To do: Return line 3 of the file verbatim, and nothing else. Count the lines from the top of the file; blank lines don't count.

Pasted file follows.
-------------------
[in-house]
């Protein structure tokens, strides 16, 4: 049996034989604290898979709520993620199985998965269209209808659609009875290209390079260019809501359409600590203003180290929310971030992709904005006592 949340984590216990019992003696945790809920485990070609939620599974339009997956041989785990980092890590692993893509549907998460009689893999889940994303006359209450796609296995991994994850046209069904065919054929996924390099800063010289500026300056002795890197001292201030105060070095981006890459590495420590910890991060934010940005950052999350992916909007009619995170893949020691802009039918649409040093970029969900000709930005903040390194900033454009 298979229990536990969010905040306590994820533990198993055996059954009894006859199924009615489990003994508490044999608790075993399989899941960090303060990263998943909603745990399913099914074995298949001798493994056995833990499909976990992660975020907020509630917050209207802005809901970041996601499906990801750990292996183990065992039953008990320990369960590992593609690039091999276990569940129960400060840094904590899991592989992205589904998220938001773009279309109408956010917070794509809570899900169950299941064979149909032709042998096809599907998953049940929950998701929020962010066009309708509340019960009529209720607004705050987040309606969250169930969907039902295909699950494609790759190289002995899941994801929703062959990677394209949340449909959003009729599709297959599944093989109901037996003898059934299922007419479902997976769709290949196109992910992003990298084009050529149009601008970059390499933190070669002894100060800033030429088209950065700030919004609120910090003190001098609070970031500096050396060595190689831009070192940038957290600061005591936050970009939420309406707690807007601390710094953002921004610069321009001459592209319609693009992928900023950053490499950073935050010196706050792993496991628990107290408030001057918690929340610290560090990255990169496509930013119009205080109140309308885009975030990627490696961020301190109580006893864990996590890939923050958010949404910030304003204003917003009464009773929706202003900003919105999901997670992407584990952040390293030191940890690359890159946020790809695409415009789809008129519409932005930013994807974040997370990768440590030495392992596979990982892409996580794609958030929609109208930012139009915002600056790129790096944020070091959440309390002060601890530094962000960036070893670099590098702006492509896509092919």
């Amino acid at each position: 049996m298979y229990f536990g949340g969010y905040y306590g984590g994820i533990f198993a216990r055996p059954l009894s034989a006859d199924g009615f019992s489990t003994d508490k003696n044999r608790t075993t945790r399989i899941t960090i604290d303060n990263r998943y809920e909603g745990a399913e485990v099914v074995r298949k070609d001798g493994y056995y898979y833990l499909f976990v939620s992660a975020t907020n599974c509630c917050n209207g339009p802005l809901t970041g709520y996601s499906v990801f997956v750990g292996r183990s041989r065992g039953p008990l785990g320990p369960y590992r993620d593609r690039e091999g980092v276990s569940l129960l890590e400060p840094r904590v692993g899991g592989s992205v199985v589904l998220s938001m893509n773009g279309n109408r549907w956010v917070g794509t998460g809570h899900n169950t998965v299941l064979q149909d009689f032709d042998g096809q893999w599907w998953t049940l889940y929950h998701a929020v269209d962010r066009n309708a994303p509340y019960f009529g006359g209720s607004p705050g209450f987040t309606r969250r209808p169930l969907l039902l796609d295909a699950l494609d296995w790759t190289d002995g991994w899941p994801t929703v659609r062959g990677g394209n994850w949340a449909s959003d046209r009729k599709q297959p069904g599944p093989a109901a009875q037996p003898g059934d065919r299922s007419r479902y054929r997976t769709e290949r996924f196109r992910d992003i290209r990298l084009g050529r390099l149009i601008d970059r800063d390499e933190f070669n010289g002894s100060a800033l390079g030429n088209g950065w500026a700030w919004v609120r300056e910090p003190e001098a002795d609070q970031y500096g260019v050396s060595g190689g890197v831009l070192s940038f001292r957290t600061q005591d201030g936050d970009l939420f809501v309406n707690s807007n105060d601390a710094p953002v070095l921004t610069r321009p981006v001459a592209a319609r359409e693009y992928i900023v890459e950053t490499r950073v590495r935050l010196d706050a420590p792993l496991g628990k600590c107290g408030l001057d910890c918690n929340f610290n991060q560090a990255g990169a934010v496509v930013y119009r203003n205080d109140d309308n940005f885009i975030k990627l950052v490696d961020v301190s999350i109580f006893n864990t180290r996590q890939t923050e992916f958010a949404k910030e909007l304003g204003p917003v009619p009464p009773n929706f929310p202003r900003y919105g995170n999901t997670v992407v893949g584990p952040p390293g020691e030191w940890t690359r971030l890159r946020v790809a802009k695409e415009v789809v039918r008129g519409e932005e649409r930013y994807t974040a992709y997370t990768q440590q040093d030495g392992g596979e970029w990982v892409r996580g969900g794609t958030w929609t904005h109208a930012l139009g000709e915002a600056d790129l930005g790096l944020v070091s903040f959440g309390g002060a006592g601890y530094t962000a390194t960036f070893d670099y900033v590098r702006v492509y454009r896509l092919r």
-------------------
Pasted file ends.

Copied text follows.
């Amino acid at each position: 049996m298979y229990f536990g949340g969010y905040y306590g984590g994820i533990f198993a216990r055996p059954l009894s034989a006859d199924g009615f019992s489990t003994d508490k003696n044999r608790t075993t945790r399989i899941t960090i604290d303060n990263r998943y809920e909603g745990a399913e485990v099914v074995r298949k070609d001798g493994y056995y898979y833990l499909f976990v939620s992660a975020t907020n599974c509630c917050n209207g339009p802005l809901t970041g709520y996601s499906v990801f997956v750990g292996r183990s041989r065992g039953p008990l785990g320990p369960y590992r993620d593609r690039e091999g980092v276990s569940l129960l890590e400060p840094r904590v692993g899991g592989s992205v199985v589904l998220s938001m893509n773009g279309n109408r549907w956010v917070g794509t998460g809570h899900n169950t998965v299941l064979q149909d009689f032709d042998g096809q893999w599907w998953t049940l889940y929950h998701a929020v269209d962010r066009n309708a994303p509340y019960f009529g006359g209720s607004p705050g209450f987040t309606r969250r209808p169930l969907l039902l796609d295909a699950l494609d296995w790759t190289d002995g991994w899941p994801t929703v659609r062959g990677g394209n994850w949340a449909s959003d046209r009729k599709q297959p069904g599944p093989a109901a009875q037996p003898g059934d065919r299922s007419r479902y054929r997976t769709e290949r996924f196109r992910d992003i290209r990298l084009g050529r390099l149009i601008d970059r800063d390499e933190f070669n010289g002894s100060a800033l390079g030429n088209g950065w500026a700030w919004v609120r300056e910090p003190e001098a002795d609070q970031y500096g260019v050396s060595g190689g890197v831009l070192s940038f001292r957290t600061q005591d201030g936050d970009l939420f809501v309406n707690s807007n105060d601390a710094p953002v070095l921004t610069r321009p981006v001459a592209a319609r359409e693009y992928i900023v890459e950053t490499r950073v590495r935050l010196d706050a420590p792993l496991g628990k600590c107290g408030l001057d910890c918690n929340f610290n991060q560090a990255g990169a934010v496509v930013y119009r203003n205080d109140d309308n940005f885009i975030k990627l950052v490696d961020v301190s999350i109580f006893n864990t180290r996590q890939t923050e992916f958010a949404k910030e909007l304003g204003p917003v009619p009464p009773n929706f929310p202003r900003y919105g995170n999901t997670v992407v893949g584990p952040p390293g020691e030191w940890t690359r971030l890159r946020v790809a802009k695409e415009v789809v039918r008129g519409e932005e649409r930013y994807t974040a992709y997370t990768q440590q040093d030495g392992g596979e970029w990982v892409r996580g969900g794609t958030w929609t904005h109208a930012l139009g000709e915002a600056d790129l930005g790096l944020v070091s903040f959440g309390g002060a006592g601890y530094t962000a390194t960036f070893d670099y900033v590098r702006v492509y454009r896509l092919r």